Notes from Candice Ransom

Long Road of a Long-hauler

It’s been a month since my first symptoms of Covid. My doctor has declared me a “long-hauler.” This was a group I truly did not want to join. Long-haulers have been around since the first outbreak in March. They no longer have Covid. They are not infectious. But they retain the symptoms. Their stories are

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Skeleton Window - (c) Candice Ransom

Covid’s Ghosts

You won’t find us in the daily Covid statistics. We test negative–more than once–or we’re too sick to be tested at all. Our symptoms are usually atypical. We’re often dismissed by the medical community who are overwhelmed with real Covid cases. I’ve read about us. We don’t have the flu or bronchitis or pneumonia or

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Charlotte Huck Book

The Big Green Textbook

My first inkling there was a thing called children’s literature came at a yard sale.  I picked up a thick green textbook, Children’s Literature in the Elementary School, by Charlotte S. Huck.  I marveled at the idea that people discussed and studied the books I loved and planned to write, that children’s books were literature,

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Hubble's Bubble

Our Public Libraries and the New Normal

I’ve been delving into my home library since March.  Just yesterday I chose a vintage children’s book, an ex-library copy of a book I’d read (from a public library) when I was a kid.  Look at the regulations pasted on the inside cover—particularly the last paragraph.    As much as I’m enjoying my private library,

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Miss the Library? Not So Much.

I could stand almost everything about this pandemic except the public library closing. The library is essential! We bought property to build our house based on proximity to the library. I stopped on my way back from exercise class four and five times a week. Some library systems let people know in advance of closing,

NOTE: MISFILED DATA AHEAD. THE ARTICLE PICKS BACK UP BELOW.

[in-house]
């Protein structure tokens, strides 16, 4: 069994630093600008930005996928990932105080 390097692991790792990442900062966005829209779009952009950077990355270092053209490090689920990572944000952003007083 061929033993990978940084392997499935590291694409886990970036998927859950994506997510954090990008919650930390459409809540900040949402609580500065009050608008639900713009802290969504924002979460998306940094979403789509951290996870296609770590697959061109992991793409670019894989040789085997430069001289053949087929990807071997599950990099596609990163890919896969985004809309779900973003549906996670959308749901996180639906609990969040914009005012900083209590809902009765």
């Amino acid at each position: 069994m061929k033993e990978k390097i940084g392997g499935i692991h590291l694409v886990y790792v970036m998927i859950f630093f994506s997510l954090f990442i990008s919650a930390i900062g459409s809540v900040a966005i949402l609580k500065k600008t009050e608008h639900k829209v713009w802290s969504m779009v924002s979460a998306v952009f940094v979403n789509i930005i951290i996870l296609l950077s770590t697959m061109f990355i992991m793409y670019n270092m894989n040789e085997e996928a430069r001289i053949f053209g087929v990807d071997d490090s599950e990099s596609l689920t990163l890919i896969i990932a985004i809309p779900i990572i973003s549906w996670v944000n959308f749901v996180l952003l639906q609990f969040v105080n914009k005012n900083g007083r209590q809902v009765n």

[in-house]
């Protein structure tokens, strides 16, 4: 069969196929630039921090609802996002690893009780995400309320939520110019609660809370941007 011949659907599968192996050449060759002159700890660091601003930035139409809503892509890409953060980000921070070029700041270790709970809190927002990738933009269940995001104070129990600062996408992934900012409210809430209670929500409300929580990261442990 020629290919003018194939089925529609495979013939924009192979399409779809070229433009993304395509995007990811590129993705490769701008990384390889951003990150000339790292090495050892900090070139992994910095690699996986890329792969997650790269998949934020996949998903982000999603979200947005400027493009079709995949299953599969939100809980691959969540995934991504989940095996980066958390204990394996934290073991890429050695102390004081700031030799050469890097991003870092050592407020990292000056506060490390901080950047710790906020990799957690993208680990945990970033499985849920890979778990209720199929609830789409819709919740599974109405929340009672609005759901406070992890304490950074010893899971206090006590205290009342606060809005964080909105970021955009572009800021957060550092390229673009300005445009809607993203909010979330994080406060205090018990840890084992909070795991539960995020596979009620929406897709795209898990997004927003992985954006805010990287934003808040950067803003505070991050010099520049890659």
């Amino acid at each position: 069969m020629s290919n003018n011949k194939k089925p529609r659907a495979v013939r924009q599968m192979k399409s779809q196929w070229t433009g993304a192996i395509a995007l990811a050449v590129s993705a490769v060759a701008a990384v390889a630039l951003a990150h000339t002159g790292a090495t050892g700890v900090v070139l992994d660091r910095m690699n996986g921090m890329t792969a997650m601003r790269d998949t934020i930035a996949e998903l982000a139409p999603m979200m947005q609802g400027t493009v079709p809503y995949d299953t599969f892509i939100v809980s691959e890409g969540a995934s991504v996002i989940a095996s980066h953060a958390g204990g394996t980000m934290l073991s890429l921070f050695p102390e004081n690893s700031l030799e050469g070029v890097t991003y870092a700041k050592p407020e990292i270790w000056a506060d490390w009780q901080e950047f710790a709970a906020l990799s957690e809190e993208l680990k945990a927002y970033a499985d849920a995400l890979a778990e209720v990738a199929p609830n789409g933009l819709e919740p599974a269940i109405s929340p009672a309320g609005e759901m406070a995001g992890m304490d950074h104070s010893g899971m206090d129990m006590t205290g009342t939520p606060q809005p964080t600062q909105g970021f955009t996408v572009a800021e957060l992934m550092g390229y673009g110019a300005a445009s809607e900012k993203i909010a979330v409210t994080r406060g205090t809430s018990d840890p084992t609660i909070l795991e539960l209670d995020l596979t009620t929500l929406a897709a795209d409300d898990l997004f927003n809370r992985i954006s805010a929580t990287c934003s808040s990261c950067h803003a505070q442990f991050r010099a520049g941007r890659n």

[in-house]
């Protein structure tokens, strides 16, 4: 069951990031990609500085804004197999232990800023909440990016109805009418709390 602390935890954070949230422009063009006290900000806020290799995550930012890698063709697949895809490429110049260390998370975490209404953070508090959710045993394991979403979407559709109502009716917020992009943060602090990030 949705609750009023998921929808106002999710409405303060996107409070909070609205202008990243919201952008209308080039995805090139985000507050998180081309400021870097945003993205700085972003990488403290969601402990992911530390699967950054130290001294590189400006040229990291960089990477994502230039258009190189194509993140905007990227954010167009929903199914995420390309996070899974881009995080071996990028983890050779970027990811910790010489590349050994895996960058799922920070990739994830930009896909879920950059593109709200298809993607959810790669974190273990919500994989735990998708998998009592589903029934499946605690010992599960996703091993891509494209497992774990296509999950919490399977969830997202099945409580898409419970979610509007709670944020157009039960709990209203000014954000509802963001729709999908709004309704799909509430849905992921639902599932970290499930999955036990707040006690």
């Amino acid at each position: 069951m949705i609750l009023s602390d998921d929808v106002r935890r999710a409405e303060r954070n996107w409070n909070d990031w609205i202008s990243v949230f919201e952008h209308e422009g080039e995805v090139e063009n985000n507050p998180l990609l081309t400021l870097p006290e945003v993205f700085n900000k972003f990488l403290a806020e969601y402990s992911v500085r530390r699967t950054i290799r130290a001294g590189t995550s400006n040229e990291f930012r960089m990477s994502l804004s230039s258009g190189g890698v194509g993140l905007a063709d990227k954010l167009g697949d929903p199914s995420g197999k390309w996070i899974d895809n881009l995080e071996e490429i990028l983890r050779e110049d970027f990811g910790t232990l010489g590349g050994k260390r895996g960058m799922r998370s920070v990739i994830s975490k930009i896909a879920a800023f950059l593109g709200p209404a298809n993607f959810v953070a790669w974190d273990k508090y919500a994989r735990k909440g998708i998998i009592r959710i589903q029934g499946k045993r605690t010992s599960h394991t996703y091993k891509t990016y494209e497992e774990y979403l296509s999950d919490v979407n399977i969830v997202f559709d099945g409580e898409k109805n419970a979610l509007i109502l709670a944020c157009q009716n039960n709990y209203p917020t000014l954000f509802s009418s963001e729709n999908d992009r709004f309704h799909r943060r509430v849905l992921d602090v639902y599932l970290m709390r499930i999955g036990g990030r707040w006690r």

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My Truck Office

Over the years, I’ve often had a tote bag on the passenger seat of my little red truck that held a pen, notebook, and current reading book.  But cloth tote bags are too flimsy and usually become grungy.  Then I bought a canvas garden tote from Cracker Barrel because it was sturdy, had several pockets

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I Once Had My Own Literacy Program

Last night, I wrapped a box of the Boxcar Children books I’d written for a friend’s granddaughter.  She is nine and into the Boxcar Children.  I autographed each title, added a note as to why I am not Gertrude Chandler Warner, the original creator of the Boxcar Children, but a ghost writer, revealed a secret

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Dear James Daunt

  Dear James Daunt,  Some people don’t think you can save Barnes and Noble bookstores, but I’m cheering you on.  You turned around Waterstones, that gem of a bookstore chain in Britain.  You understand that we need bookstores, even Barnes and Noble, often the only bookstore in some areas in America. A good bookstore is

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How to Write About Your Trip

You wait years to take an important trip, saving money, carving out time from work and obligations, reading up on your destination.  You finally go and see the places on your list and more besides.  And then you come home, and friends and co-workers ask, “How was your vacation?”  Because you know people aren’t really

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House

Welcome to Our “Watership Down” Porch!

Our farmhouse front porch needed refreshing.  Changing the chair cushions and plunking down a few potted plants didn’t seem enough.  I’d written a column for Bookology Magazine, “Richard Adams Gave Me Rabbits,” about how Watership Down was the last book that changed my life.  That gave me the idea to makeover our porch with a

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Map

When a Map Is a Journey

It has been said that a map isn’t a journey.  But sometimes–especially in books–it is. The first map I remember was flashed briefly on TV, part of a commercial for Story Book Land.  It aired on “Captain Tugg,” a local kiddie program.  I adored Captain Tugg, so anything he endorsed must be gold.  Like the

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Teaching Passion

Some years ago, when the director of Hollins University’s graduate program in children’s literature asked me to teach a critical class on the history of children’s book illustrators, I said no.  Even with an MFA in writing for children from Vermont College, an MA in children’s literature from Hollins, scores of published books, and years

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